Thursday July 13, 2017
Flat Tops Fishing Report (7/13/17)
It’s a great time to escape the crowds on the Front Range and I-70 corridor by visiting the Flat Tops in northwest Colorado. The combination of beautiful natural surroundings, solitude and outstanding fishing is hard to beat.
Flat Tops Rivers and Streams:
The White River is often regarded as consisting primarily of private water. While there are large sections of the White both above and below the confluence that require access to private land, the perception that no public water exists is far from accurate. Below the confluence, several public access areas have been established by Colorado Parks and Wildlife. Above the confluence, many miles of public access is available on both the North and South Forks within the White River National Forest.
The North Fork of the White River produces some very nice cutthroats, rainbows and whitefish; many in the 16-20 inch range. Downstream, toward Meeker, 24 inchers are not uncommon. Closer to Trappers Lake, the fishing for brookies and fat, healthy rainbows is generally excellent.
We’ve seen some exceptional dry fly action on the North Fork over the last week. Flows are ideal and the water is clear. We recommend elk hair caddis (#16-#18), Amy’s ants (#10-#12), BWO emergers (#16-#18) and stimulators (#14-#18).
Access on the North Fork is somewhat limited, but the public water within the forest boundaries is not heavily fished. Be sure to respect private property boundaries. Most are well-marked.
The South Fork of the White River offers more public access than the North Fork, especially for those willing to do a little walking. The South Fork Trail #1827 follows the river for about 24 miles. The trail is an easy to moderate walk and is well-traveled by hikers and horseback riders, but most fisherman don’t venture more than a few hundred yards from the campground, so don’t be deterred if the parking lot at the trailhead is busy.
The South Fork is also fishing just as well as the North Fork. Stonefly hatches have subsided, but the daily caddis and mayfly hatches are plentiful. Various terrestrials, BWOs (#16-#18), parachute Adams (#16-#18) and elk hair caddis (#14-#18) have all proven effective dry flies. Green copper johns (#16-#18), zug bugs (#14-#18) CDC Loopwing Emergers (#16-#18) and BH hare’s ears (#14-#18) are good bets below the surface. As always on both the North and South Forks, presentation is more important than pattern.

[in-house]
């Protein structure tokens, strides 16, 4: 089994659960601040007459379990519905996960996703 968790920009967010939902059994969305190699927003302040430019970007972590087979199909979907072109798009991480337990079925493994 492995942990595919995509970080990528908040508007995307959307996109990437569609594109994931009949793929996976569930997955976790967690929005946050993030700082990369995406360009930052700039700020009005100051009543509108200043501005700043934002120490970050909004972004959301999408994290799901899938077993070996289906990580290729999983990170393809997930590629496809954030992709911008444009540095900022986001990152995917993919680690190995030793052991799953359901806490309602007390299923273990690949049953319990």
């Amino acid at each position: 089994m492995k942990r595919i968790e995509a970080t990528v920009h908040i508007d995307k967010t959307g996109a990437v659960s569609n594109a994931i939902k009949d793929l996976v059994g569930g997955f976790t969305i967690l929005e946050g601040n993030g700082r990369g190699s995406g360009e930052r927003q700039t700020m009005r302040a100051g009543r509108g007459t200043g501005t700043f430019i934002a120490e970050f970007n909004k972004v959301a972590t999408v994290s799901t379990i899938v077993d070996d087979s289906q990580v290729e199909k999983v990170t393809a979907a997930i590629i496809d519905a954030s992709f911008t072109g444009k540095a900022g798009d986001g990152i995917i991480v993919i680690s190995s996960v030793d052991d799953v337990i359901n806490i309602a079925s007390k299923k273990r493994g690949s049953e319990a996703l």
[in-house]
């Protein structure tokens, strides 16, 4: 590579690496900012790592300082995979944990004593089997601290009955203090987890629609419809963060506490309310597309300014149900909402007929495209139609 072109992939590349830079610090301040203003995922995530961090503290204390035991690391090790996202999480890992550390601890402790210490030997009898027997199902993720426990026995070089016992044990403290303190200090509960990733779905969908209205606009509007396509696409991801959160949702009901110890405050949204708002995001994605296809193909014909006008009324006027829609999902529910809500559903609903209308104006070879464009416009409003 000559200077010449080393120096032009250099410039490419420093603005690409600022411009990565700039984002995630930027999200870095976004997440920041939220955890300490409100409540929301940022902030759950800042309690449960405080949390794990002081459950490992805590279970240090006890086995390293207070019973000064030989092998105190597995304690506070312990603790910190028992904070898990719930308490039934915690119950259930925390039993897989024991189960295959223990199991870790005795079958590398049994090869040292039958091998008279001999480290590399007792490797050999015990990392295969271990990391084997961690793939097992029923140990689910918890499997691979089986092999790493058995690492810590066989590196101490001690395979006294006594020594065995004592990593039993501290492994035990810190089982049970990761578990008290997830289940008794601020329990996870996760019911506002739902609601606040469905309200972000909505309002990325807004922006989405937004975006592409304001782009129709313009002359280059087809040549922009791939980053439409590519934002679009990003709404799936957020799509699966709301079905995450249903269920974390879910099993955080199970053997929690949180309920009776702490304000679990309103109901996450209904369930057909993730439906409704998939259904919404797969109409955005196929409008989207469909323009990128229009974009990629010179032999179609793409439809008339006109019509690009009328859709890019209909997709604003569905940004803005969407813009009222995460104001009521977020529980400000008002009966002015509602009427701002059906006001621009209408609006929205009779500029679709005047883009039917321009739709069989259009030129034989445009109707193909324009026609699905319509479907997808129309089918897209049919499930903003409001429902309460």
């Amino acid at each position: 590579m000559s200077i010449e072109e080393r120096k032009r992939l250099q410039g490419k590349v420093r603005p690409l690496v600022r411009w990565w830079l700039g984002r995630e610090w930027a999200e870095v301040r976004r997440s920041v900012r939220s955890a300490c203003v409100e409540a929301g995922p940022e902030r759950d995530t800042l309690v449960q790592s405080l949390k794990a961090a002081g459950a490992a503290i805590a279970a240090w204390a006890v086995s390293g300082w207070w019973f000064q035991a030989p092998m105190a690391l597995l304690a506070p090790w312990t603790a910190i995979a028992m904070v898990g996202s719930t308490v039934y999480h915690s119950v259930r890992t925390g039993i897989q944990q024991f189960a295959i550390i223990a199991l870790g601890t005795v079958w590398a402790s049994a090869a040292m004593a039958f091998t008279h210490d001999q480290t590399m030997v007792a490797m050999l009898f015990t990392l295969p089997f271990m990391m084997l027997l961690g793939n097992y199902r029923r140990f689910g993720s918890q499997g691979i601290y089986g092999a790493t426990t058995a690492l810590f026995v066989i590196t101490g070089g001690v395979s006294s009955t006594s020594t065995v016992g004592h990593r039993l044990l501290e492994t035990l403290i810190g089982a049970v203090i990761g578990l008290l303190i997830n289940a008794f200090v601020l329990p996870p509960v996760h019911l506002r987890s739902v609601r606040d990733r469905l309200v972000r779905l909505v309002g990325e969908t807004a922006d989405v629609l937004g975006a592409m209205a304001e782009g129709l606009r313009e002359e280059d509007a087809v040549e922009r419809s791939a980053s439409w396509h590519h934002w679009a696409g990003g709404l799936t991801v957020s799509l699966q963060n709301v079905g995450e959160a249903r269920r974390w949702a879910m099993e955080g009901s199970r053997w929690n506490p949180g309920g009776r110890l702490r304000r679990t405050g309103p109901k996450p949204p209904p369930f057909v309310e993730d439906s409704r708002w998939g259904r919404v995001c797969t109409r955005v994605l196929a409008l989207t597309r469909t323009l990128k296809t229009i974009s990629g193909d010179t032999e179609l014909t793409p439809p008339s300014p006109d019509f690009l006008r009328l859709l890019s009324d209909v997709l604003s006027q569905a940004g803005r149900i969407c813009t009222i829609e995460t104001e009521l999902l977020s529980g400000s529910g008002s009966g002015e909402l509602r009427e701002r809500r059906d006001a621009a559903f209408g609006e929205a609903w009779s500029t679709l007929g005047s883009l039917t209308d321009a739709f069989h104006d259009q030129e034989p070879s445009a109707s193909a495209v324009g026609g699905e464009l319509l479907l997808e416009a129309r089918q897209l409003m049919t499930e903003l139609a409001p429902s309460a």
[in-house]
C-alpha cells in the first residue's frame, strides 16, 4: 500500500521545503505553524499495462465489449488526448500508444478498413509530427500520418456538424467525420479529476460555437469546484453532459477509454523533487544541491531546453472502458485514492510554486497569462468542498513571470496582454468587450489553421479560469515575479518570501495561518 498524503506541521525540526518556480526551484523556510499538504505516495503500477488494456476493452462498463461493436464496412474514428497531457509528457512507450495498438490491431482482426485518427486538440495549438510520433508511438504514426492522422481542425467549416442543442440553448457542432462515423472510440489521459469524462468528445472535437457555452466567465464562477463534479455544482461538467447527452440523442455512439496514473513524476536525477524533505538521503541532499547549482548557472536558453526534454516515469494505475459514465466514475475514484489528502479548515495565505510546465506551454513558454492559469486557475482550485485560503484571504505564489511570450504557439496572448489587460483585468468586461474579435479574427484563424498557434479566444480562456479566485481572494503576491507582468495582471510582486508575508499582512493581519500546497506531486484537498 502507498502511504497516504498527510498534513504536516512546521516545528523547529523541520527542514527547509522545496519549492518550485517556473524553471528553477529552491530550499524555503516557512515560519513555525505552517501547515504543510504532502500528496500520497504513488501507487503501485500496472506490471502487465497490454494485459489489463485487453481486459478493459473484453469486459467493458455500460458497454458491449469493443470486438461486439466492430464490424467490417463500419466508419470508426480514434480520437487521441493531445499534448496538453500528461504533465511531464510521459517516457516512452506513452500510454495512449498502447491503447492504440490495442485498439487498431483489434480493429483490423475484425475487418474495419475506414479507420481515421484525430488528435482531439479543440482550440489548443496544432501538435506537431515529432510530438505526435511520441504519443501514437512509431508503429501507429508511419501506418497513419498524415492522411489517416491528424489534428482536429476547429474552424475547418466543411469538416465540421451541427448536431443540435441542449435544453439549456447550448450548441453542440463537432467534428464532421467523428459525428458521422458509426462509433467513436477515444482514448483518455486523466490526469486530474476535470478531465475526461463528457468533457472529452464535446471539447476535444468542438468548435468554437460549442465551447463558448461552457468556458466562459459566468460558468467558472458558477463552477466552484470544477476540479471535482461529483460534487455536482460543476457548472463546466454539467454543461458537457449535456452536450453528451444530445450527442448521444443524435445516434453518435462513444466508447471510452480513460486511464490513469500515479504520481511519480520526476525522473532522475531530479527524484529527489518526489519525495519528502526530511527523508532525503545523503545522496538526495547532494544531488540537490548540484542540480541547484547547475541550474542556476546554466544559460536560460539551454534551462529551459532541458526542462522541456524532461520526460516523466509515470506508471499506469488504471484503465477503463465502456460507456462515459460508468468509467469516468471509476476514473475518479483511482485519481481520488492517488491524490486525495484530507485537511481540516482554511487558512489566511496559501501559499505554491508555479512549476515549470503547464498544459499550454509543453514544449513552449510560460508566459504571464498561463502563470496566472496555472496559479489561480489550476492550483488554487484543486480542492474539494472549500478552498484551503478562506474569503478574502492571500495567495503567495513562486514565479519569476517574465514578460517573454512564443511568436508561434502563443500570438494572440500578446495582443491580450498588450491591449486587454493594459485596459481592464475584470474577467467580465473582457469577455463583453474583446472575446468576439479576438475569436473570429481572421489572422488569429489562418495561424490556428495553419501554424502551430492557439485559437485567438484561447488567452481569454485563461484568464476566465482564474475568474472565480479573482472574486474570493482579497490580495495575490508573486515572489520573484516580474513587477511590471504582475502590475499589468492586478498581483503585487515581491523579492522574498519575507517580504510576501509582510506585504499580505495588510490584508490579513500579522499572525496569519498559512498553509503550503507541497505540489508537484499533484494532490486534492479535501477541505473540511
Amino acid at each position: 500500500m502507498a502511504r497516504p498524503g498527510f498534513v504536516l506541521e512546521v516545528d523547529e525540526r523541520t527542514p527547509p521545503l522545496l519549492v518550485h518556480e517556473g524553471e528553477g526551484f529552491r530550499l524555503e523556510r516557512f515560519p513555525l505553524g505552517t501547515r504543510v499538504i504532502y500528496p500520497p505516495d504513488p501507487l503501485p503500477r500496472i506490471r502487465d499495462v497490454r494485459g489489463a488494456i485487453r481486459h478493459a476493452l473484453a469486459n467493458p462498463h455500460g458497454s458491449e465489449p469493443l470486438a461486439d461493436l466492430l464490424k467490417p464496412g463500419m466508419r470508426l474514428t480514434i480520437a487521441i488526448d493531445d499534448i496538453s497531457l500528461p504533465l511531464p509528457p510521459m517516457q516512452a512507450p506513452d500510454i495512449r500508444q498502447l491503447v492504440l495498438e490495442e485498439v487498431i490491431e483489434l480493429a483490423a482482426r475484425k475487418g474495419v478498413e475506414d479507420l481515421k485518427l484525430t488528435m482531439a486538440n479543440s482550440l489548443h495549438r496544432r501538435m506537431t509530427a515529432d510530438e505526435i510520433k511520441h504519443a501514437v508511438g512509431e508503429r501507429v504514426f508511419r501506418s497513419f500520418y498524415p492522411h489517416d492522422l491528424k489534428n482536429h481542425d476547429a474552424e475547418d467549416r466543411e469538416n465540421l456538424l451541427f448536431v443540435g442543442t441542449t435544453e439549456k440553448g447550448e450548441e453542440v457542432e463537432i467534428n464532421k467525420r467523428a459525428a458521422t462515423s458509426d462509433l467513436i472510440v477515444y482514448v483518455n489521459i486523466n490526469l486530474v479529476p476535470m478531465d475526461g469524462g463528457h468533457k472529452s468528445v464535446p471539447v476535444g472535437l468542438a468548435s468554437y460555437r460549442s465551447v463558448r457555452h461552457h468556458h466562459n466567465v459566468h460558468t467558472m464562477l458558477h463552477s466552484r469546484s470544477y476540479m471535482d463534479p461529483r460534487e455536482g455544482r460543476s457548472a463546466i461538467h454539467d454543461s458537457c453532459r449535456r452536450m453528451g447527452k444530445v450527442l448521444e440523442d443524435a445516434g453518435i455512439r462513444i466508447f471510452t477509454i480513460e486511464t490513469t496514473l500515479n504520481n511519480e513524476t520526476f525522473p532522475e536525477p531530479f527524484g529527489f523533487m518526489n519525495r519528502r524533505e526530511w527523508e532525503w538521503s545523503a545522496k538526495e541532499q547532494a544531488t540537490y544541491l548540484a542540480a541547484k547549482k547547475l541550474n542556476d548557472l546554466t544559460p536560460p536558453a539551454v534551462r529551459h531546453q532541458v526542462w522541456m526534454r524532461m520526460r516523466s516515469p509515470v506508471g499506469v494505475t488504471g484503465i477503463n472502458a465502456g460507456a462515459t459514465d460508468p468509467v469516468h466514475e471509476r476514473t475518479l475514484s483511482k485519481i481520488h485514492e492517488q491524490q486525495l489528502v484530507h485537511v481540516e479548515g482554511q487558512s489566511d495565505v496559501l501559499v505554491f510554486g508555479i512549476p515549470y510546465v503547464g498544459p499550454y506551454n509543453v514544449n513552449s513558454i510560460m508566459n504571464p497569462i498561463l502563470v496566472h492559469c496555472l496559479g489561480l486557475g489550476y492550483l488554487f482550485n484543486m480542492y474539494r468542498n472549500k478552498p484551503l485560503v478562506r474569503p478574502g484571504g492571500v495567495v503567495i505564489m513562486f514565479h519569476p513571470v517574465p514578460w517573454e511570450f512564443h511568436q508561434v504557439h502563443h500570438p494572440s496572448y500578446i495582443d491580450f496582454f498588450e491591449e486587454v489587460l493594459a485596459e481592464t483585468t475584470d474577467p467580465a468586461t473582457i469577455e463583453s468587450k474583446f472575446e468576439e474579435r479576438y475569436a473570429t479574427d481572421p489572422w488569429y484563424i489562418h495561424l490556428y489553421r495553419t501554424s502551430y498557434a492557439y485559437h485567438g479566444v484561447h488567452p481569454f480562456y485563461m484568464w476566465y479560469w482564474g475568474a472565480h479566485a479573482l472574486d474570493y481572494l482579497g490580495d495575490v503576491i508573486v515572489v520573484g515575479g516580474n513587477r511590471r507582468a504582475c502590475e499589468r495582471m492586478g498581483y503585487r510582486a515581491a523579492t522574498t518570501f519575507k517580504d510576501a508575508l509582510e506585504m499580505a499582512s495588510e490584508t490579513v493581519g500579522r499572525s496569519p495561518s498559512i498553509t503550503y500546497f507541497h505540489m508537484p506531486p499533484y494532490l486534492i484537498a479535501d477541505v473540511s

The Middle Fork of Marvine Creek is a great smaller fishery that offers amazing scenery along with excellent fishing opportunities within the Flat Tops Wilderness. If you’re looking to catch a mess of brook trout on dry flies, Marvine Creek is a great choice.
We are seeing a few rainbows and cutthroats taken from some of the deeper pools, but most of the fish taken are brookies and they aren’t especially selective. Nearly any well-presented pattern should do the trick.
Big Fish Creek runs along the Big Fish Trail (#1819). The Big Fish Trailhead is on the left as you enter the Himes Peak Campground. The campground is on the Trappers Lake Road 6 miles from the intersection with County Rd 8. The trail sees some heavy use in the summer months, primarily by horseback riders. The creek is narrow and brushy in many places, but negotiating the brush is worth the effort as the creek holds some surprisingly large rainbows and cutthroats as well as plenty of brook trout.
Big Fish continues to fish well. Terrestrials (#10-#14) and stimulators (#12-#16) are good patterns for Big Fish Creek.
Flat Tops Lakes:
Over 100 fishable lakes are just a hike or trail ride away from Ripple Creek Lodge. Here’s what we’re hearing about some of the gems…
The action at Trappers Lake remains steady. We’re getting reports that the action is slowing at Trappers, especially for those fishing from the shore. Your best option is to fish from a float tube or boat. Those seeing success from the shore are fishing in the early morning and evening hours using elk hair caddis (#16-#18), stimulators (#12-#14) and hoppers (#10-#12).
Be sure to familiarize yourself with the special regulations for Trappers. Only artificial flies and lures are permitted and the number and size of cutthroats in possession is restricted, but keep all the brookies you’d like! The lake sits within the boundaries of the Flat Tops Wilderness, so motorized vehicles and watercraft are prohibited.
Access Lake of the Woods via the Trappers Lake Road and Lake of The Woods Trail #2263. We’re starting to see slowing in the action at Lake of the Woods. We’ll likely see that trend continue until we see some cooler nighttime temperatures.
Big Fish Lake is accessed using the Big Fish Trail #1819. Like many high lakes, Big Fish tends to be a hit and miss proposition. We’ve received some reports of large fish taken and equally as many reports of anglers being skunked.
As expected, the action on Skinny Fish Lake is slowing. The warm days and mild nights are inducing the fish to find deeper, cooler waters. Skinny Fish Lake is accessed via the Skinny Fish Trail #1813. Anglers are seeing some success with terrestrials (#10-#14), stimulators (#12-#14) and Pat’s rubber legs (#10-#12).
Shamrock Lake and Mirror Lake offer beautiful settings to pull in brookies all day long. Both lakes are accessed via the Mirror Lake Trail #1821. Virtually any caddis or mayfly patterns (#18-#24) are bound to bring fish to the surface.
If you have information on any of the one hundred plus lakes in the Flat Tops range, please let us know or post to the comments section. Thank you!
A beautiful afternoon at West Lost Lake in the Flat Tops Wilderness…